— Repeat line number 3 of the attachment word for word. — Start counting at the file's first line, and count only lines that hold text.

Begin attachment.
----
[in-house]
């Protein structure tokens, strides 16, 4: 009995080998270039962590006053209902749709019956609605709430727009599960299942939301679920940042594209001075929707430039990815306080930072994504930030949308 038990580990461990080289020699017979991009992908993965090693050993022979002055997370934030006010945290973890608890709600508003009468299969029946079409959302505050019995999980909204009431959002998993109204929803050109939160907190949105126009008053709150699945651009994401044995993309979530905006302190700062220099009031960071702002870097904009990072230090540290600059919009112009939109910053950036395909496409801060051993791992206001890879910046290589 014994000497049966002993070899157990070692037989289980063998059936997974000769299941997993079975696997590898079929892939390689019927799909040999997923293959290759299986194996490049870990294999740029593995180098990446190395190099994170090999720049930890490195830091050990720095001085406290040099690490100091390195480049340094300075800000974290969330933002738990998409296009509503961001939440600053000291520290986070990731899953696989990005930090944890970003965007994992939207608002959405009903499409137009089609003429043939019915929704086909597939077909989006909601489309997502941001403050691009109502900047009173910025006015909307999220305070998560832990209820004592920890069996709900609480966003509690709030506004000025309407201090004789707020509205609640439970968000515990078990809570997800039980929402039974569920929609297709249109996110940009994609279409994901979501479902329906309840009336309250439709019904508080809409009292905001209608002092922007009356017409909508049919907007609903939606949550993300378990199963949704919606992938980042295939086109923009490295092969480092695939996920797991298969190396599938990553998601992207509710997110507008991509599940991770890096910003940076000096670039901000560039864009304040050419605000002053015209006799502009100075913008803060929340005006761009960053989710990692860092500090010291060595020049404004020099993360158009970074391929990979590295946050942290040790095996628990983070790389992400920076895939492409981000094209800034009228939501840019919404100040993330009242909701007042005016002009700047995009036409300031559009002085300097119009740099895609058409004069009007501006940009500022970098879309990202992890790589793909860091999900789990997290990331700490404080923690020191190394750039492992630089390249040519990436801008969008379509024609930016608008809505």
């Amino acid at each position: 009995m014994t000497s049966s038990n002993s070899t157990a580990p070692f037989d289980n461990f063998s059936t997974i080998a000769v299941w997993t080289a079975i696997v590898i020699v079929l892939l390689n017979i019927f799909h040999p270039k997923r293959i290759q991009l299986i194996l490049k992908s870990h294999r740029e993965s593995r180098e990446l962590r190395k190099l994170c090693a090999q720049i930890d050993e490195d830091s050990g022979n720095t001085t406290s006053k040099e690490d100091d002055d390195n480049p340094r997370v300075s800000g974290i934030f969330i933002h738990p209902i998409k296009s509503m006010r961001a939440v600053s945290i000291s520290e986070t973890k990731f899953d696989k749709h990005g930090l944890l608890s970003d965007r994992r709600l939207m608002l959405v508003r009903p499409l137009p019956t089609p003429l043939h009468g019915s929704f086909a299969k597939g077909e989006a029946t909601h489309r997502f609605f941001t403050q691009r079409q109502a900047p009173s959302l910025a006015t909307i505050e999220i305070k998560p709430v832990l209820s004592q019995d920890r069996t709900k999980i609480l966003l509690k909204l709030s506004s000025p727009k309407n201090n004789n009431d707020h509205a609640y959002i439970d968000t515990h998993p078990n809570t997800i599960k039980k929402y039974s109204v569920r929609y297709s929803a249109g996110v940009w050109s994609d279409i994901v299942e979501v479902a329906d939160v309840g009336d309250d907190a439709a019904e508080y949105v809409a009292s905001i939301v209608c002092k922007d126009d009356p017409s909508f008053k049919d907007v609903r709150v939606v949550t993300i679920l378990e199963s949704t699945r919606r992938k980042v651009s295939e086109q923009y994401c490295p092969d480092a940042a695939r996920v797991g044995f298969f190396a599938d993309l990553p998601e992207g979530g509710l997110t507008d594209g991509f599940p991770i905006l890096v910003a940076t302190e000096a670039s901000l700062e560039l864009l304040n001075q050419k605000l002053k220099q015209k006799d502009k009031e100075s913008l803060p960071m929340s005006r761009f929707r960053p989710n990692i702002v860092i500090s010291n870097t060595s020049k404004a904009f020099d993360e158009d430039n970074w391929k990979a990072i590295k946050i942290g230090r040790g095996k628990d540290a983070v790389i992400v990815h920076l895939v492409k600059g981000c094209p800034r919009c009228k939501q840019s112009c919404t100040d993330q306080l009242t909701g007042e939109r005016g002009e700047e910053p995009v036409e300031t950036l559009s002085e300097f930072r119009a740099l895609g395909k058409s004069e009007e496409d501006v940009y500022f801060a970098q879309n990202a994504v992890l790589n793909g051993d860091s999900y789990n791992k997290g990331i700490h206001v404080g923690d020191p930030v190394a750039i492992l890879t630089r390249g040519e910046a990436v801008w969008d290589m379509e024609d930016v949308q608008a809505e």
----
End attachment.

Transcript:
């Amino acid at each position: 009995m014994t000497s049966s038990n002993s070899t157990a580990p070692f037989d289980n461990f063998s059936t997974i080998a000769v299941w997993t080289a079975i696997v590898i020699v079929l892939l390689n017979i019927f799909h040999p270039k997923r293959i290759q991009l299986i194996l490049k992908s870990h294999r740029e993965s593995r180098e990446l962590r190395k190099l994170c090693a090999q720049i930890d050993e490195d830091s050990g022979n720095t001085t406290s006053k040099e690490d100091d002055d390195n480049p340094r997370v300075s800000g974290i934030f969330i933002h738990p209902i998409k296009s509503m006010r961001a939440v600053s945290i000291s520290e986070t973890k990731f899953d696989k749709h990005g930090l944890l608890s970003d965007r994992r709600l939207m608002l959405v508003r009903p499409l137009p019956t089609p003429l043939h009468g019915s929704f086909a299969k597939g077909e989006a029946t909601h489309r997502f609605f941001t403050q691009r079409q109502a900047p009173s959302l910025a006015t909307i505050e999220i305070k998560p709430v832990l209820s004592q019995d920890r069996t709900k999980i609480l966003l509690k909204l709030s506004s000025p727009k309407n201090n004789n009431d707020h509205a609640y959002i439970d968000t515990h998993p078990n809570t997800i599960k039980k929402y039974s109204v569920r929609y297709s929803a249109g996110v940009w050109s994609d279409i994901v299942e979501v479902a329906d939160v309840g009336d309250d907190a439709a019904e508080y949105v809409a009292s905001i939301v209608c002092k922007d126009d009356p017409s909508f008053k049919d907007v609903r709150v939606v949550t993300i679920l378990e199963s949704t699945r919606r992938k980042v651009s295939e086109q923009y994401c490295p092969d480092a940042a695939r996920v797991g044995f298969f190396a599938d993309l990553p998601e992207g979530g509710l997110t507008d594209g991509f599940p991770i905006l890096v910003a940076t302190e000096a670039s901000l700062e560039l864009l304040n001075q050419k605000l002053k220099q015209k006799d502009k009031e100075s913008l803060p960071m929340s005006r761009f929707r960053p989710n990692i702002v860092i500090s010291n870097t060595s020049k404004a904009f020099d993360e158009d430039n970074w391929k990979a990072i590295k946050i942290g230090r040790g095996k628990d540290a983070v790389i992400v990815h920076l895939v492409k600059g981000c094209p800034r919009c009228k939501q840019s112009c919404t100040d993330q306080l009242t909701g007042e939109r005016g002009e700047e910053p995009v036409e300031t950036l559009s002085e300097f930072r119009a740099l895609g395909k058409s004069e009007e496409d501006v940009y500022f801060a970098q879309n990202a994504v992890l790589n793909g051993d860091s999900y789990n791992k997290g990331i700490h206001v404080g923690d020191p930030v190394a750039i492992l890879t630089r390249g040519e910046a990436v801008w969008d290589m379509e024609d930016v949308q608008a809505e």